January 11, 2018
Chris’ music has been the soundtrack of my life since the 1990s. Words cannot explain just how much his music meant to me. As an African-American girl growing up in the Midwest, life can be difficult when your first love for music is rock, and not R&B. That’s the power of Chris’ music: it reached across all walks of life, and unified people through song.
I had the privilege of seeing Chris perform live three times. On the Higher Truth tour in Baltimore, I yelled out to him from the audience “we love you, Chris”! As a classic introvert, I have no idea what possessed me to do that, however, I’m grateful that I did. Gracious as always, Chris acknowledged me from the stage. The last time I saw him was November 2016 in NYC for the Temple of the Dog show!! That concert was one of the best that I’ve ever seen. Chris and the band were at peak performance level. It’s a night I won’t forget. Also, whenever I get sad, I can always think about the fact that I’m captured on video right before he launched into River of Deceit.
Chris was talented far beyond words. His ability to connect with his fans was truly a divine element. I will forever miss him. I hope that he truly knew just how much he meant to all of us. Artists like Chris come along once in a lifetime. I’m forever grateful that I had the chance to share the plane with him. To his family, I can’t imagine how this feels for you. I wish you nothing but love and light. Thank you for sharing this beautiful soul with us.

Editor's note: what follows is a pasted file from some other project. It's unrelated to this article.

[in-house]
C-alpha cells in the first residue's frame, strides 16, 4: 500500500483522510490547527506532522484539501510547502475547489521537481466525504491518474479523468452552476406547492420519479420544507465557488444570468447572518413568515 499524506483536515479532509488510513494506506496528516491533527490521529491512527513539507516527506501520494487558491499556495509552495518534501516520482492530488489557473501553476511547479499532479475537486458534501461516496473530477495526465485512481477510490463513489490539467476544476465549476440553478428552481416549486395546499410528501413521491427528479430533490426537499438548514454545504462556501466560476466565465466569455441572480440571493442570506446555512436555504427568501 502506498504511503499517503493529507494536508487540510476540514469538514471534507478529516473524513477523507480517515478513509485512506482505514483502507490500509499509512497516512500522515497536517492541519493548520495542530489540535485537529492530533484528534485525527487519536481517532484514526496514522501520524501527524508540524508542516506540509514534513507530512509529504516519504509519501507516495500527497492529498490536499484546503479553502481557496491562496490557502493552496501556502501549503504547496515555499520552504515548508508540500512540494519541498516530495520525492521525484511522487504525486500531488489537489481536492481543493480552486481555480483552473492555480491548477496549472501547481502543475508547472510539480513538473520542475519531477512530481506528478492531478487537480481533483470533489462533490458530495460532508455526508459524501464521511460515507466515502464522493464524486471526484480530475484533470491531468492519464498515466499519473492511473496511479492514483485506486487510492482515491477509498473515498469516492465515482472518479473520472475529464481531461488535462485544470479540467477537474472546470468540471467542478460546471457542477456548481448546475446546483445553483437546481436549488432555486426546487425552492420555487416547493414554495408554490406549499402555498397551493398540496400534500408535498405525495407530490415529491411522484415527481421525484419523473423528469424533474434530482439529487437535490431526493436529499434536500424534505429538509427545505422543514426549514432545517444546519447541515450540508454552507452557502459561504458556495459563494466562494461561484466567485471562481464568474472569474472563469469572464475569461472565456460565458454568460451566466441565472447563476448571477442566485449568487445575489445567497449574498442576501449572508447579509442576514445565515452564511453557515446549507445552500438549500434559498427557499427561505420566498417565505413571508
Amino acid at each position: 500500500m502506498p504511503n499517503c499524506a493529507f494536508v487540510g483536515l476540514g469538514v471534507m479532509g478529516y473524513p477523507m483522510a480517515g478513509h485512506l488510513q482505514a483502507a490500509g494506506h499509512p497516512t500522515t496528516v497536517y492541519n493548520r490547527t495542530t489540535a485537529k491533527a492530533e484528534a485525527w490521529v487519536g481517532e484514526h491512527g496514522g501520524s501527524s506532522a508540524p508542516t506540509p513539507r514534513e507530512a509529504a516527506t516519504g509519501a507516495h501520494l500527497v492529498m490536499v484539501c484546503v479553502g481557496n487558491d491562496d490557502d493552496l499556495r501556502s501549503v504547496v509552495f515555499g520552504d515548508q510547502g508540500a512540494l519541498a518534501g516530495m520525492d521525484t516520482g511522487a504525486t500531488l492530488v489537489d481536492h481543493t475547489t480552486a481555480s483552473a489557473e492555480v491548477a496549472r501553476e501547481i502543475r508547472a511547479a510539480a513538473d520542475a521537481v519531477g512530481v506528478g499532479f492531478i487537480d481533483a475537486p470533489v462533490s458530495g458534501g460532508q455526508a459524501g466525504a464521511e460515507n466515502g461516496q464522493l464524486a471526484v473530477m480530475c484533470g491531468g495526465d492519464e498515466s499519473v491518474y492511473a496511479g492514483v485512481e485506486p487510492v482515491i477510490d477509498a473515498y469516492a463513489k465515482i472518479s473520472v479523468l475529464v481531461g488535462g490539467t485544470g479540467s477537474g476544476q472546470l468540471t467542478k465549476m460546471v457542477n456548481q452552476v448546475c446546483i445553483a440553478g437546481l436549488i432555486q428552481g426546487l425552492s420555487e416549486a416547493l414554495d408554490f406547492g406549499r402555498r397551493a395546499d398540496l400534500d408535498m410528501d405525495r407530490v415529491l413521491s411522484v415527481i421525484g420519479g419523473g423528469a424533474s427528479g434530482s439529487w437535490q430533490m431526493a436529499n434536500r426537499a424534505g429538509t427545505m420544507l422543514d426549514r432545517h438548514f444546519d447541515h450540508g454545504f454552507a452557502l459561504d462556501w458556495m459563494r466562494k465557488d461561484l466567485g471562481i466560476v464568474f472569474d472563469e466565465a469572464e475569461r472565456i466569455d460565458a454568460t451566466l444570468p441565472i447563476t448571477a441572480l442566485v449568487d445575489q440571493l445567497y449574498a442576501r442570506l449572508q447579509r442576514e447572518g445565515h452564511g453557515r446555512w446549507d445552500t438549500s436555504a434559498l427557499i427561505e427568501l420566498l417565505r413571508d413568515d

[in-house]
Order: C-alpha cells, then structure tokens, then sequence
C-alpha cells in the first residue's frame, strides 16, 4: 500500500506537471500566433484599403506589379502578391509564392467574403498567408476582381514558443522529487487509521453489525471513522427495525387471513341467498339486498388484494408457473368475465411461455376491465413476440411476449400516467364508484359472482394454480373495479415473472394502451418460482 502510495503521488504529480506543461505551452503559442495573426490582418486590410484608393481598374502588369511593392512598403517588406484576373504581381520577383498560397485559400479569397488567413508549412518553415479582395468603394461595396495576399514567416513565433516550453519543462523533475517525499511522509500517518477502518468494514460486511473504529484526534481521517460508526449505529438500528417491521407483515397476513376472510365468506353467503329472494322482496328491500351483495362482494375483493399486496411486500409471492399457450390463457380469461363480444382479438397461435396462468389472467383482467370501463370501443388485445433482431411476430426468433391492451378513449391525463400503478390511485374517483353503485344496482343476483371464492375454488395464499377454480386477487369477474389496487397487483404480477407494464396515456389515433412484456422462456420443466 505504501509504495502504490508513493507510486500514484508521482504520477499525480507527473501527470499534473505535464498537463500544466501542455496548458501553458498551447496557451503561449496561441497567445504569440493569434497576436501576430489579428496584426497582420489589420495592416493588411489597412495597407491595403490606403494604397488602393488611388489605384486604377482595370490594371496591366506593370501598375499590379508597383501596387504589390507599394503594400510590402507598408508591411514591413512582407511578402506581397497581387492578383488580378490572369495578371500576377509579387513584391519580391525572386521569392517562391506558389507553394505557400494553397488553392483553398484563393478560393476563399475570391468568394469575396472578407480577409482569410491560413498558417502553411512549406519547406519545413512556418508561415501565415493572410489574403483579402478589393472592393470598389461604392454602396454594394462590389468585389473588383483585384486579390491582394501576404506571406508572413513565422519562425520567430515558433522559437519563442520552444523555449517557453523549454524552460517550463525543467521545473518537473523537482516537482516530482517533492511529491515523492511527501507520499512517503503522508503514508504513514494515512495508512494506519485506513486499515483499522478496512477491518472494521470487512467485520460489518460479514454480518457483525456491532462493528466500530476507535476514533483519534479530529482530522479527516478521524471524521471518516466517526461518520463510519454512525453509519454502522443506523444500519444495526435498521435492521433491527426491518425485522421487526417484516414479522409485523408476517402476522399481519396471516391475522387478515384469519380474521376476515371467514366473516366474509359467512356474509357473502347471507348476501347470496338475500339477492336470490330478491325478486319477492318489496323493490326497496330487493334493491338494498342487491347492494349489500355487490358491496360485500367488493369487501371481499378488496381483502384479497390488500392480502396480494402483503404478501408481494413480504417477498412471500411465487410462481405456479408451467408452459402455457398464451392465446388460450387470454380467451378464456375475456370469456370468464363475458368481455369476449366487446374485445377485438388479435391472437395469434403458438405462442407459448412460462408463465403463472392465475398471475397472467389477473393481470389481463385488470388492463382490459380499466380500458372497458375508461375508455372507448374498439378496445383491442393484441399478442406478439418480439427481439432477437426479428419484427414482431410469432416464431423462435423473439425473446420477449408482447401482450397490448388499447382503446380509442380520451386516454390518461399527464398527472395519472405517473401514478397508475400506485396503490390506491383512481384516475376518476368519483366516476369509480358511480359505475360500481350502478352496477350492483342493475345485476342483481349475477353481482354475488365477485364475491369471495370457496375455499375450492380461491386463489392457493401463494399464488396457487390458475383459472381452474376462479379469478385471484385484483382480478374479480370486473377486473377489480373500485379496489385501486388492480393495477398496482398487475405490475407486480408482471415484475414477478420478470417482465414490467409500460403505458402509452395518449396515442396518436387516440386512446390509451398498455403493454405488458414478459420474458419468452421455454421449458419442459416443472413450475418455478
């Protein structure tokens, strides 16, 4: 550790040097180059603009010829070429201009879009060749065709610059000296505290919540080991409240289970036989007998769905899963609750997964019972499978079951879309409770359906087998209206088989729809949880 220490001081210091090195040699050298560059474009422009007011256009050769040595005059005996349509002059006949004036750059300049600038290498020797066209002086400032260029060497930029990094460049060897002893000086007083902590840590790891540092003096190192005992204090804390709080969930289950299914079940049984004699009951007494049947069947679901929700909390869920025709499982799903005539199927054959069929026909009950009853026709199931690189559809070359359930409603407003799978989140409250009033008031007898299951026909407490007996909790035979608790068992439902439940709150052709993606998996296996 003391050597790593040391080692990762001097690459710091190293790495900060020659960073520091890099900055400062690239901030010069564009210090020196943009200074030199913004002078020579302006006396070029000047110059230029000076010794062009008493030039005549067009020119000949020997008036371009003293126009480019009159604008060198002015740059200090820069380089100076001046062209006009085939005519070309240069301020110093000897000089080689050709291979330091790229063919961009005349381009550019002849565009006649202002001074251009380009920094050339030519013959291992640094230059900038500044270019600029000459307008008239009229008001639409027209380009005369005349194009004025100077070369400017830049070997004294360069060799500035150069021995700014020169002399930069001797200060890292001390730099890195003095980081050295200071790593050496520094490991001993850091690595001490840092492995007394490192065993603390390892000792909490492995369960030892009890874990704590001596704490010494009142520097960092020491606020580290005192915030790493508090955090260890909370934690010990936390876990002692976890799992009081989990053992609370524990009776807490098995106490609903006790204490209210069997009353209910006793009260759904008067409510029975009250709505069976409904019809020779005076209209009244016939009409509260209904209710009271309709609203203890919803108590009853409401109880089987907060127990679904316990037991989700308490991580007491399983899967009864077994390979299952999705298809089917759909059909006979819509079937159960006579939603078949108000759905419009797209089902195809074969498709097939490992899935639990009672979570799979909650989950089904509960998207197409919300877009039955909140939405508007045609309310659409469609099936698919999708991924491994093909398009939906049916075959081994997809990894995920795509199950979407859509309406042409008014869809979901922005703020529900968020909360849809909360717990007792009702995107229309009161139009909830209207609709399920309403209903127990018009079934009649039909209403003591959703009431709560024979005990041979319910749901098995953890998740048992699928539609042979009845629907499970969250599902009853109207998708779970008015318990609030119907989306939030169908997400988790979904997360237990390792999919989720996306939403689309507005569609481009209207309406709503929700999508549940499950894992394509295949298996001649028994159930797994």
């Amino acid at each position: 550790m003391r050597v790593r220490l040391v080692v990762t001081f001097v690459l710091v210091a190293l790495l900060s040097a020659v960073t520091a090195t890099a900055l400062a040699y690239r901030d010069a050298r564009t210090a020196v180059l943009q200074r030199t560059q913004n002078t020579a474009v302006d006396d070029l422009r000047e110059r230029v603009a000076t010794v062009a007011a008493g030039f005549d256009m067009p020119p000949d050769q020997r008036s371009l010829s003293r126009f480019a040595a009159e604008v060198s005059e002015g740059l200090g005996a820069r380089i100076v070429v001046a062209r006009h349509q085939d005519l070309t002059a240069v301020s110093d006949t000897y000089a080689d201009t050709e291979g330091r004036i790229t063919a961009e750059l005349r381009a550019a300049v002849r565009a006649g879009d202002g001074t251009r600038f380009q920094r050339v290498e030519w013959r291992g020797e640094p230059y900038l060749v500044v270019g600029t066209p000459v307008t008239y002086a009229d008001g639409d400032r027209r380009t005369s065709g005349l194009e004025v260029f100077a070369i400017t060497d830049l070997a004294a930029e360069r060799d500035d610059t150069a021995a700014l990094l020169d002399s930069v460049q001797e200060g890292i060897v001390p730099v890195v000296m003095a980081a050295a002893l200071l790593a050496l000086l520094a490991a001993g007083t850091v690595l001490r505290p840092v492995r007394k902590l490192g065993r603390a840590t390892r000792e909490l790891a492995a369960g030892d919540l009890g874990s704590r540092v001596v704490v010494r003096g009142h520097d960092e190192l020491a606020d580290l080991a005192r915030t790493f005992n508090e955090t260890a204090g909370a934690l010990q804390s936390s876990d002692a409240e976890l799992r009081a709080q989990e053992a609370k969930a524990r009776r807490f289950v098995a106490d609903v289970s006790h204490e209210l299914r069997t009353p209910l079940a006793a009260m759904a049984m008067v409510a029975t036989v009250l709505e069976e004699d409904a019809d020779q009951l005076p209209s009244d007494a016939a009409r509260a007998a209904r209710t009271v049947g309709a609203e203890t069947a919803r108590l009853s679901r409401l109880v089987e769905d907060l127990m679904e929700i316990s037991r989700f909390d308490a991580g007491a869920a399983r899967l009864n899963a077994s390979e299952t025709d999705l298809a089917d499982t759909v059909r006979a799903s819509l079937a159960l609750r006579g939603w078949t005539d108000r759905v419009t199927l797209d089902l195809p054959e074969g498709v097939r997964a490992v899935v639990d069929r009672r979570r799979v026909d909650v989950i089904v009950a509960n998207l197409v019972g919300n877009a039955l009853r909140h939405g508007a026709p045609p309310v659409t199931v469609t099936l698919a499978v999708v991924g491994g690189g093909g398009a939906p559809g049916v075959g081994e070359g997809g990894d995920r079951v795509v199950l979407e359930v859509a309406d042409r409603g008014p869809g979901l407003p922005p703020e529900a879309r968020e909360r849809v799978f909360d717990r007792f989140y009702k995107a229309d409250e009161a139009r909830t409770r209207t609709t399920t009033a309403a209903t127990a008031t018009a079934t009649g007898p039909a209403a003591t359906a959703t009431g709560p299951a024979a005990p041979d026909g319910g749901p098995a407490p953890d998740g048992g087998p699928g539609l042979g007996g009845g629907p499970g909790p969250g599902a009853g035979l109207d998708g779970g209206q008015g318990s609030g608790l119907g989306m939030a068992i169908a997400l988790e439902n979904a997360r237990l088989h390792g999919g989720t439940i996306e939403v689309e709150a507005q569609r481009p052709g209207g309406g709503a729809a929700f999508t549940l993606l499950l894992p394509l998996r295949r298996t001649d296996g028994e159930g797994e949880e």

January 6, 2018
For days I’ve been thinking about writing you and for some reason I was not encouraged … it’s strange because I feel so many things … you are always on my mind, there is not a day in my life that does not remind you … your departure was so abrupt and unexpected, so painful, that I still remember you and I cry, I can´t help it … I am overwhelmed by an immense sadness when I think of your family, your children, your wife, your dear friends, so much life ahead… so many things to do, so many questions without answers and this new feeling of melancholy that crosses me at times and that I try to cure with your music, your songs … I find consolation in Sunshower, for example, which is like a balm for me, that comforts me and heals my soul …